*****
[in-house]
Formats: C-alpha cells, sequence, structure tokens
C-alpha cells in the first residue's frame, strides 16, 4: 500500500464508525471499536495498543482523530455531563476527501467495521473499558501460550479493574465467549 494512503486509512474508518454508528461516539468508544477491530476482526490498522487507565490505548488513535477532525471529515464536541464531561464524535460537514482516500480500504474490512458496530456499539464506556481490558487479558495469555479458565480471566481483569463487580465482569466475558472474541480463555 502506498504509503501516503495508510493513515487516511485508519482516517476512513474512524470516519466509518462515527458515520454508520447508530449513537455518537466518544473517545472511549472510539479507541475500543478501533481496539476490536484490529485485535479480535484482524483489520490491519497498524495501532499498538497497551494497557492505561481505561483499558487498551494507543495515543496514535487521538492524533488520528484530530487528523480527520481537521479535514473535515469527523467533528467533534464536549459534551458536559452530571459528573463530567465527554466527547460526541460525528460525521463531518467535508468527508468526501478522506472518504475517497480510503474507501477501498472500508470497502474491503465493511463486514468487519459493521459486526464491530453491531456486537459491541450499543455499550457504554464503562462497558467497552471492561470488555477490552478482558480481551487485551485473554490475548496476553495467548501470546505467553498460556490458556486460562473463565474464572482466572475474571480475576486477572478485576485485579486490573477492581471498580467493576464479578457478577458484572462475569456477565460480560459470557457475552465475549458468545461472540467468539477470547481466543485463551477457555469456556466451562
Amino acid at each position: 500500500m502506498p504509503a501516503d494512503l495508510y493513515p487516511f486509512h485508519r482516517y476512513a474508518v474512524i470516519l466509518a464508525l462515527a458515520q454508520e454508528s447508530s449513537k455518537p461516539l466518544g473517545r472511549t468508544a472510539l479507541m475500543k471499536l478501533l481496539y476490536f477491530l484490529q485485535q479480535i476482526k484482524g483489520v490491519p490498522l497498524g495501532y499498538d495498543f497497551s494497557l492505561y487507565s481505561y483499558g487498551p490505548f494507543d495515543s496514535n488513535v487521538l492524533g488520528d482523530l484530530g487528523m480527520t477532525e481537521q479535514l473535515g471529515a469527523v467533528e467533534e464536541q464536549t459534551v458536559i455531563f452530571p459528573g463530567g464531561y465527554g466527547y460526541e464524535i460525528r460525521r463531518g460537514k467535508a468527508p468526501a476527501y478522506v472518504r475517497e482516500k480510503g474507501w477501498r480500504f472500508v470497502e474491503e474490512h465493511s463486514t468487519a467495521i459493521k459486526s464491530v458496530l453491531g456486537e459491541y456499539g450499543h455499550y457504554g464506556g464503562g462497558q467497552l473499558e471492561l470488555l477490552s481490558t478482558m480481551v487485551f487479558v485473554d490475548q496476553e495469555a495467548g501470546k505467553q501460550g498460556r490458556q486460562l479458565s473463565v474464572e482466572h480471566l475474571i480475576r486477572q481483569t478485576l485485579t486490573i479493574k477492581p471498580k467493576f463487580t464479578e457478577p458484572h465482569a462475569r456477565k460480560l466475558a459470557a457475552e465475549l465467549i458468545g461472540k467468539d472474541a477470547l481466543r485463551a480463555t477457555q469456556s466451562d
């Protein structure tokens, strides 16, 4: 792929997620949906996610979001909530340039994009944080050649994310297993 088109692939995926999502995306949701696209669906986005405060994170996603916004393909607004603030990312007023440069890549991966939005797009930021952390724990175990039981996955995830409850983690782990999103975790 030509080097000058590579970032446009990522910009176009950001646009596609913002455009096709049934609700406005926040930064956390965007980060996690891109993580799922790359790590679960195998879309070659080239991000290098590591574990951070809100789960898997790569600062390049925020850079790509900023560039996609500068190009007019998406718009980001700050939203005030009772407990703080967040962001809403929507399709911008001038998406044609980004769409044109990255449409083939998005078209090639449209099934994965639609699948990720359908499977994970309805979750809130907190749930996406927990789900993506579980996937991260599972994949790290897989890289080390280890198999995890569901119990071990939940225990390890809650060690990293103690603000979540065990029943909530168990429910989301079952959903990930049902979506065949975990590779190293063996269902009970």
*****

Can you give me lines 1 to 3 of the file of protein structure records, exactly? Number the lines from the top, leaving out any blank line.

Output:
[in-house]
Formats: C-alpha cells, sequence, structure tokens
C-alpha cells in the first residue's frame, strides 16, 4: 500500500464508525471499536495498543482523530455531563476527501467495521473499558501460550479493574465467549 494512503486509512474508518454508528461516539468508544477491530476482526490498522487507565490505548488513535477532525471529515464536541464531561464524535460537514482516500480500504474490512458496530456499539464506556481490558487479558495469555479458565480471566481483569463487580465482569466475558472474541480463555 502506498504509503501516503495508510493513515487516511485508519482516517476512513474512524470516519466509518462515527458515520454508520447508530449513537455518537466518544473517545472511549472510539479507541475500543478501533481496539476490536484490529485485535479480535484482524483489520490491519497498524495501532499498538497497551494497557492505561481505561483499558487498551494507543495515543496514535487521538492524533488520528484530530487528523480527520481537521479535514473535515469527523467533528467533534464536549459534551458536559452530571459528573463530567465527554466527547460526541460525528460525521463531518467535508468527508468526501478522506472518504475517497480510503474507501477501498472500508470497502474491503465493511463486514468487519459493521459486526464491530453491531456486537459491541450499543455499550457504554464503562462497558467497552471492561470488555477490552478482558480481551487485551485473554490475548496476553495467548501470546505467553498460556490458556486460562473463565474464572482466572475474571480475576486477572478485576485485579486490573477492581471498580467493576464479578457478577458484572462475569456477565460480560459470557457475552465475549458468545461472540467468539477470547481466543485463551477457555469456556466451562